• Hey @guy038 that is the general idea of what I am looking for, however, I need to have seconds accounted for. as for 12 hr time, I need 12:04:00 AM format. My final product will always be in 12:04:00 AM format sorted bottom to top. None of my sources are in military time, my only reason for involving it is to sort, so, as long as they can sort correctly I need the following: Yes, I am adding date now… I realized I need to span over a few days. I don’t think date format will change, however someone else reading this may want it in “proper” format. So, I am ok with final date looking like 02/01/2020.

    Source Times:
    2/1/2020 1:07:23 am
    2/1/2020 3:17AM
    2/1/2020 05:23:52 am
    2/1/2020 7:31 AM
    2/2/2020 12:04:22 AM
    2/2/2020 09:43 am
    2/1/2020 11:57:17 am
    2/2/2020 12:00 PM
    2/1/2020 2:04:10 pm
    2/1/2020 4:15PM
    2/1/2020 06:22 pm

    Ending Times: 
    Note that if source did not have seconds, final result does not.
    Note that if source did not have a leading 0, the final result does.
    Note that final result is in UPPERCASE.
    2/2/2020 12:00 PM
    2/2/2020 09:43 AM
    2/2/2020 12:04:22 AM
    2/1/2020 06:22 PM
    2/1/2020 04:15 PM
    2/1/2020 02:04:10 PM
    2/1/2020 11:57:17 AM
    2/1/2020 07:31 AM
    2/1/2020 05:23:52 AM
    2/1/2020 03:17 AM
    2/1/2020 01:07:23 AM
    

    I hope I have not complicated this too much. I did not include date before, because if needed I could manipulate them later. Basically, the source is from multiple email’s from PRTG that I copy/paste into Notepad++ run it through a macro and then output a new email with summarized results. I have already collected the other information from source email (Device/IP, Customer, Location, Date/Times and Status “Up” or “Down”). Unfortunately, I do not have control over the source format in PRTG, but it is fairly consistent. I was told, I could run it through a python script and give that too them, but I don’t have enough information to even attempt that right now. So, regex/macro’s it is… Yes, my shortcuts.xml file is “HUGE”.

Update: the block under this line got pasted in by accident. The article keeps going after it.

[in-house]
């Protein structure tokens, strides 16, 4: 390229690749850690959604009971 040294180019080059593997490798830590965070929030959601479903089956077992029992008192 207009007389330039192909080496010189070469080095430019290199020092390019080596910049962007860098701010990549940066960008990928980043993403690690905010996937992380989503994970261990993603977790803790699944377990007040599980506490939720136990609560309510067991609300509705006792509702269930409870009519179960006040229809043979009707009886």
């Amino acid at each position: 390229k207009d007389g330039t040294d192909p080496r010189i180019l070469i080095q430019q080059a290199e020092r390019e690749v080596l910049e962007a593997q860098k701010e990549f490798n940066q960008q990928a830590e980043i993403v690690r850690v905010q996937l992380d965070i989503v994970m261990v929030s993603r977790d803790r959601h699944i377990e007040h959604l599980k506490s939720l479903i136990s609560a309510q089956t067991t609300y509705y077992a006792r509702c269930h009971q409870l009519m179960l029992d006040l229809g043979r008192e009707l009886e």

Thanks for your assistance,
    Victor



  • Hi, @victor-fansler, and All,

    Up to now, I understood that :

    • Any hour like HH:MM remains with this format, in the output file ( So you do not want to add :00 seconds )

    • Any hour with the H:MM[:SS] format, will be rewritten 0H:MM[:SS] in the output file

    • Any hour ending the the forms am, Am or aM are changed into AM in the output file and idem for the pm syntaxes


    But I need further clarifications ! You did not answer my initial question, and, moreover, you includes date

    • Firstly, may your input text contain hours like 12:mm[:ss] AM ( hours after midnight and before 01:00 AM ) or does it always contain hours as 00:mm[:ss] AM ? In this specific case, what output do you expect :12:mm:[ss] AM OR 00:mm:[ss] AM ?

    • Secondly, do your dates always follow the English format, Month/Day/Year or are like French dates Day/Month/Year or else ?